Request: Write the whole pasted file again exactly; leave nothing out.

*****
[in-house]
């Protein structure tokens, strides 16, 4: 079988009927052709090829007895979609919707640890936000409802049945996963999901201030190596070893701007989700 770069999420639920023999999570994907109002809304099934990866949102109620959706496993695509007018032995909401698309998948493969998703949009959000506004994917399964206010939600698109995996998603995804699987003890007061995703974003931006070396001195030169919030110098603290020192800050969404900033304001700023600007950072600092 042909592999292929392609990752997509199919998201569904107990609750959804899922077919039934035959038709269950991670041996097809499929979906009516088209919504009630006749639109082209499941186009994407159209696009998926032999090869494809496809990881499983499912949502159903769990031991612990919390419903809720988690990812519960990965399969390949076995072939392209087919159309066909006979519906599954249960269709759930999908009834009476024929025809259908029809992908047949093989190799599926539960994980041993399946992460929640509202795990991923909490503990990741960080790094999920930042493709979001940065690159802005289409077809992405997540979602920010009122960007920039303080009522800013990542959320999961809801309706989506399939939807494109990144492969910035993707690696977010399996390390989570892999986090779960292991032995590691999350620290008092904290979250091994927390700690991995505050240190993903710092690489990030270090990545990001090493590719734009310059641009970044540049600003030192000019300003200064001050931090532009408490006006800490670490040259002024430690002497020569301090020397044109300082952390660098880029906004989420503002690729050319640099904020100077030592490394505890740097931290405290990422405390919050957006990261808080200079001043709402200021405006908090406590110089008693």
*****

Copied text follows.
[in-house]
């Protein structure tokens, strides 16, 4: 079988009927052709090829007895979609919707640890936000409802049945996963999901201030190596070893701007989700 770069999420639920023999999570994907109002809304099934990866949102109620959706496993695509007018032995909401698309998948493969998703949009959000506004994917399964206010939600698109995996998603995804699987003890007061995703974003931006070396001195030169919030110098603290020192800050969404900033304001700023600007950072600092 042909592999292929392609990752997509199919998201569904107990609750959804899922077919039934035959038709269950991670041996097809499929979906009516088209919504009630006749639109082209499941186009994407159209696009998926032999090869494809496809990881499983499912949502159903769990031991612990919390419903809720988690990812519960990965399969390949076995072939392209087919159309066909006979519906599954249960269709759930999908009834009476024929025809259908029809992908047949093989190799599926539960994980041993399946992460929640509202795990991923909490503990990741960080790094999920930042493709979001940065690159802005289409077809992405997540979602920010009122960007920039303080009522800013990542959320999961809801309706989506399939939807494109990144492969910035993707690696977010399996390390989570892999986090779960292991032995590691999350620290008092904290979250091994927390700690991995505050240190993903710092690489990030270090990545990001090493590719734009310059641009970044540049600003030192000019300003200064001050931090532009408490006006800490670490040259002024430690002497020569301090020397044109300082952390660098880029906004989420503002690729050319640099904020100077030592490394505890740097931290405290990422405390919050957006990261808080200079001043709402200021405006908090406590110089008693």